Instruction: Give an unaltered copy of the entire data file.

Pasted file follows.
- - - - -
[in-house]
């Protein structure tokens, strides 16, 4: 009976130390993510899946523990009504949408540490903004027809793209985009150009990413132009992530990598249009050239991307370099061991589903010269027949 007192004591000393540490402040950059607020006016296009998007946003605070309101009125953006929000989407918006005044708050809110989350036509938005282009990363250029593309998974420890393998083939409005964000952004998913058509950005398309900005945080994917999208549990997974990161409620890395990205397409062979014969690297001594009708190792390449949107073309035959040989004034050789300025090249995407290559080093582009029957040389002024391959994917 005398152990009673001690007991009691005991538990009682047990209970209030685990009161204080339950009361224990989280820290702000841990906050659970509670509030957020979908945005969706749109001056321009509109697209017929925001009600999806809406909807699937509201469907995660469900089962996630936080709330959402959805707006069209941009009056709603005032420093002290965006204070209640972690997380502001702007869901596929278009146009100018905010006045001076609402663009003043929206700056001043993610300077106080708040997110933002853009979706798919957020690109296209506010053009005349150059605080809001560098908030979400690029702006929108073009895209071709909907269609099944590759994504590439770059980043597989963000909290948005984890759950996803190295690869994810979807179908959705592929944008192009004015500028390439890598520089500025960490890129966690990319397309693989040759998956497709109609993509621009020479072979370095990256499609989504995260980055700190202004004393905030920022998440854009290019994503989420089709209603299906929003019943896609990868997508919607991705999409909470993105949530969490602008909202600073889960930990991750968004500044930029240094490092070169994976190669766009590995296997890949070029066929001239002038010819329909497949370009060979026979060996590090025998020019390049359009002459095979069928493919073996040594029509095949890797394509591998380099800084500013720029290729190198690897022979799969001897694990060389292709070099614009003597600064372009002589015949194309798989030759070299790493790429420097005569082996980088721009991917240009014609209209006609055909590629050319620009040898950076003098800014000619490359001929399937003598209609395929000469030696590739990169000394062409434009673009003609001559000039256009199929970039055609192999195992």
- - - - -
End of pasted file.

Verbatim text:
[in-house]
């Protein structure tokens, strides 16, 4: 009976130390993510899946523990009504949408540490903004027809793209985009150009990413132009992530990598249009050239991307370099061991589903010269027949 007192004591000393540490402040950059607020006016296009998007946003605070309101009125953006929000989407918006005044708050809110989350036509938005282009990363250029593309998974420890393998083939409005964000952004998913058509950005398309900005945080994917999208549990997974990161409620890395990205397409062979014969690297001594009708190792390449949107073309035959040989004034050789300025090249995407290559080093582009029957040389002024391959994917 005398152990009673001690007991009691005991538990009682047990209970209030685990009161204080339950009361224990989280820290702000841990906050659970509670509030957020979908945005969706749109001056321009509109697209017929925001009600999806809406909807699937509201469907995660469900089962996630936080709330959402959805707006069209941009009056709603005032420093002290965006204070209640972690997380502001702007869901596929278009146009100018905010006045001076609402663009003043929206700056001043993610300077106080708040997110933002853009979706798919957020690109296209506010053009005349150059605080809001560098908030979400690029702006929108073009895209071709909907269609099944590759994504590439770059980043597989963000909290948005984890759950996803190295690869994810979807179908959705592929944008192009004015500028390439890598520089500025960490890129966690990319397309693989040759998956497709109609993509621009020479072979370095990256499609989504995260980055700190202004004393905030920022998440854009290019994503989420089709209603299906929003019943896609990868997508919607991705999409909470993105949530969490602008909202600073889960930990991750968004500044930029240094490092070169994976190669766009590995296997890949070029066929001239002038010819329909497949370009060979026979060996590090025998020019390049359009002459095979069928493919073996040594029509095949890797394509591998380099800084500013720029290729190198690897022979799969001897694990060389292709070099614009003597600064372009002589015949194309798989030759070299790493790429420097005569082996980088721009991917240009014609209209006609055909590629050319620009040898950076003098800014000619490359001929399937003598209609395929000469030696590739990169000394062409434009673009003609001559000039256009199929970039055609192999195992």